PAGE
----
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Will Sachin Bansal’s Navi Be Forced To Rejig Mutual Funds Plans?

Will Sachin Bansal’s Navi Be Forced To Rejig Mutual Funds Plans?

Navi had jointly applied for the mutual funds license with its subsidiary Chaitanya Rural Intermediation Development Services (CRIDS)

SEBI has rejected Navi’s application under a number of criteria, while CRIDS also needs RBI approval to launch mutual funds business

Navi had earlier acquired Essel Mutual Funds but it hasn’t been able to launch its operations in the segment

Flipkart cofounder Sachin Bansal’s second innings as an entrepreneur and plans to make aggressive inroads into the fintech sector seem to have run into rough weather. After launching BAC Acquisitions, now Navi Technologies, in December 2018, Bansal acquired multiple companies to make an impact in the fintech ecosystem. However, his efforts to enter the mutual fund market has been rebuffed by the Securities and Exchange Board of India (SEBI) regulations.

Navi Technologies had reportedly applied for a mutual fund licence with SEBI through Chaitanya India Fin Credit Private Limited, a non-banking finance company (NBFC) acquired in September 2019. However, Navi, being a joint applicant, which isn’t more than a year old, doesn’t make the cut for the licence. As per SEBI (Mutual Funds) Regulations, 1996, last amended on March 6, 2020, the applicant aka sponsor — in this case, Chaitanya Rural Intermediation Development Services or CRIDS — needs to be carrying on business in financial services for a period of not less than five years. Besides this it has to fulfil the below criteria: 

  • the net worth needs to be positive in each of the immediately preceding five years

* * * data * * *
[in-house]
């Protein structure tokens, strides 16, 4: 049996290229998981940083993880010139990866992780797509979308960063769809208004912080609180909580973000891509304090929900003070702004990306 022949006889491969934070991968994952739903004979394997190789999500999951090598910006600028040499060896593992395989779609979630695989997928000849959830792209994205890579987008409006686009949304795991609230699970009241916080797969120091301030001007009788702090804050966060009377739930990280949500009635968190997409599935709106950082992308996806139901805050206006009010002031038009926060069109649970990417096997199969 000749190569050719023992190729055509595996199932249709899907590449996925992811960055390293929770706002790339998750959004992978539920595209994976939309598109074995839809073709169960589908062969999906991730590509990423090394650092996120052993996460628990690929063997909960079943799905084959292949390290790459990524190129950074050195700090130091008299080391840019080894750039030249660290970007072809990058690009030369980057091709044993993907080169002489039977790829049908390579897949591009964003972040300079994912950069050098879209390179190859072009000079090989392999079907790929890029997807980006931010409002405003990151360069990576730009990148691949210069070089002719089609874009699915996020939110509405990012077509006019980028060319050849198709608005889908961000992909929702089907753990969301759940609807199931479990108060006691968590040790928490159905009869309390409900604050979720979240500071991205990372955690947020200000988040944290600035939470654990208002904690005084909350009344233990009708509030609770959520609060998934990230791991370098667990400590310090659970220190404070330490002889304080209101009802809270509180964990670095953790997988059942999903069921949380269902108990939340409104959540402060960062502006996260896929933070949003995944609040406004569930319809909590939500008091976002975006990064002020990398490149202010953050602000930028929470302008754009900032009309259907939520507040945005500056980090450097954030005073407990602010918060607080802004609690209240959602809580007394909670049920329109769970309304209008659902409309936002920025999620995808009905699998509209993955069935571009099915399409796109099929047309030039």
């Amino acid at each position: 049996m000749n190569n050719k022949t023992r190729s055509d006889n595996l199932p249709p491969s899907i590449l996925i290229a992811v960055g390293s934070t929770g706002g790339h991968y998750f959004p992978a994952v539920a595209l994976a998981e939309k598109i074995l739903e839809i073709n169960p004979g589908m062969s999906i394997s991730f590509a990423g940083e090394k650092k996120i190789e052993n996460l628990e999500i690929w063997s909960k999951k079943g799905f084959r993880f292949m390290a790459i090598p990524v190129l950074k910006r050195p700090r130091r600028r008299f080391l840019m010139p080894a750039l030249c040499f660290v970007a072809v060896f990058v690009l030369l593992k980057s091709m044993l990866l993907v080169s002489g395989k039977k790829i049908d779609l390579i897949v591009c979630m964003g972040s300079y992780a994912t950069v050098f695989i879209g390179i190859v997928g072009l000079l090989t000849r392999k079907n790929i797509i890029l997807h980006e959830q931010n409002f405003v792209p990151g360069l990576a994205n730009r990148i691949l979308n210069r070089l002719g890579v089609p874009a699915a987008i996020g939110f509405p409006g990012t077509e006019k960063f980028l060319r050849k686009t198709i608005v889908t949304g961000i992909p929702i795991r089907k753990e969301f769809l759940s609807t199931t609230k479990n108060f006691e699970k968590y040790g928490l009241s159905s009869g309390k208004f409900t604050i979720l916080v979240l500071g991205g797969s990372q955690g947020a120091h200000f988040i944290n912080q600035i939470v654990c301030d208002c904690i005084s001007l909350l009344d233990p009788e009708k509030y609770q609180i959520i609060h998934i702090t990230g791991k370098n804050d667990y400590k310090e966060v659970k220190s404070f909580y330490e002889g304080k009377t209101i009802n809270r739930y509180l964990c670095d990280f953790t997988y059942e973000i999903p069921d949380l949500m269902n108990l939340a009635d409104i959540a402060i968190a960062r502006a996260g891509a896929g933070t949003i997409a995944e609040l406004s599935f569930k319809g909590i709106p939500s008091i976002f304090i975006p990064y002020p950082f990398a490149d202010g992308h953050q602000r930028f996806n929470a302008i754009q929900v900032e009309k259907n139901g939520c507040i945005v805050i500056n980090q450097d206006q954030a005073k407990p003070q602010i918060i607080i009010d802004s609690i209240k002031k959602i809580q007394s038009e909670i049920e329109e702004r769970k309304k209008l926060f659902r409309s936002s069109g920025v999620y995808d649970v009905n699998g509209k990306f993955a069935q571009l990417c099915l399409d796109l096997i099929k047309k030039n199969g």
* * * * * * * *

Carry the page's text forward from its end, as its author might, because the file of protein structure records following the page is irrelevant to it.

• The net worth in the immediately preceding year needs to be more than the capital contribution of the sponsor in the asset management company
  • The sponsor has profits after providing for depreciation, interest and tax in three out of the immediately preceding five years, including the fifth year.

Failing such conditions, SEBI rejects applications as has been seen in the case of Navi and CRIDS. Incidentally, the criteria re fulfilled by CRIDS, which is why Navi may have to step back as an entity for the time being. It’s hard to see how Bansal, who has been making various bets in fintech, might have missed this requirement before applying. Perhaps, Navi had hoped that CRIDS fulfilling the criteria is enough for the license. 

Further, it has been reported that Chaitanya India Fin Credit Private Limited as an NBFC needs Reserve Bank of India’s approval to launch a mutual fund. A company requests the regulator to be designated as an Asset Management Company, which allows it to offer mutual fund services.

Email queries sent to Navi by Inc42 remain unanswered till the time of publication.

Bansal is said to have poured in over $450 Mn into Navi. He had received Competition Commission of India (CCI) nod to acquire Essel Mutual Funds. The application was filed by BACQ and Essel Finance Asset Management Company. However, further details on this association remain unknown.

In recent times, the company has acquired Mumbai-based insurance company DHFL General Insurance from Kapil Wadhawan-led financial services group Wadhawan Group Capital (WGC) for INR 100 Cr ($14 Mn) and Chaitanya Rural Intermediation Development Services Private Limited (CRIDS) in September 2019.

Bansal had earlier said that the fact that CRIDS provides financial access to people who don’t have access to other formal finance impressed him the most. Carrying forward this vision, Navi was looking at disrupting the banking sector. Bansal said that he had applied for a full banking license for Navi as well.

Navi has also launched Navi app, which is still in beta, a consumer lending app which offers a collateral-free loan with a higher limit of INR 2 Lakh for individuals with a monthly income as low as INR 10K. 

Mutual funds, even with all the scepticism in the market, have gained massive traction from investors. The retail AUM (assets under management) in mutual funds have grown by 16% in 2019 as compared to 2018 and currently stand at INR 6.53 Lakh Cr.

On the other hand, direct mutual funds have been driving retail AUM with a 40% growth. Direct contribution to retail AUM has also increased by 210 basis points in the last year. In other words, digital investing is growing and growing well.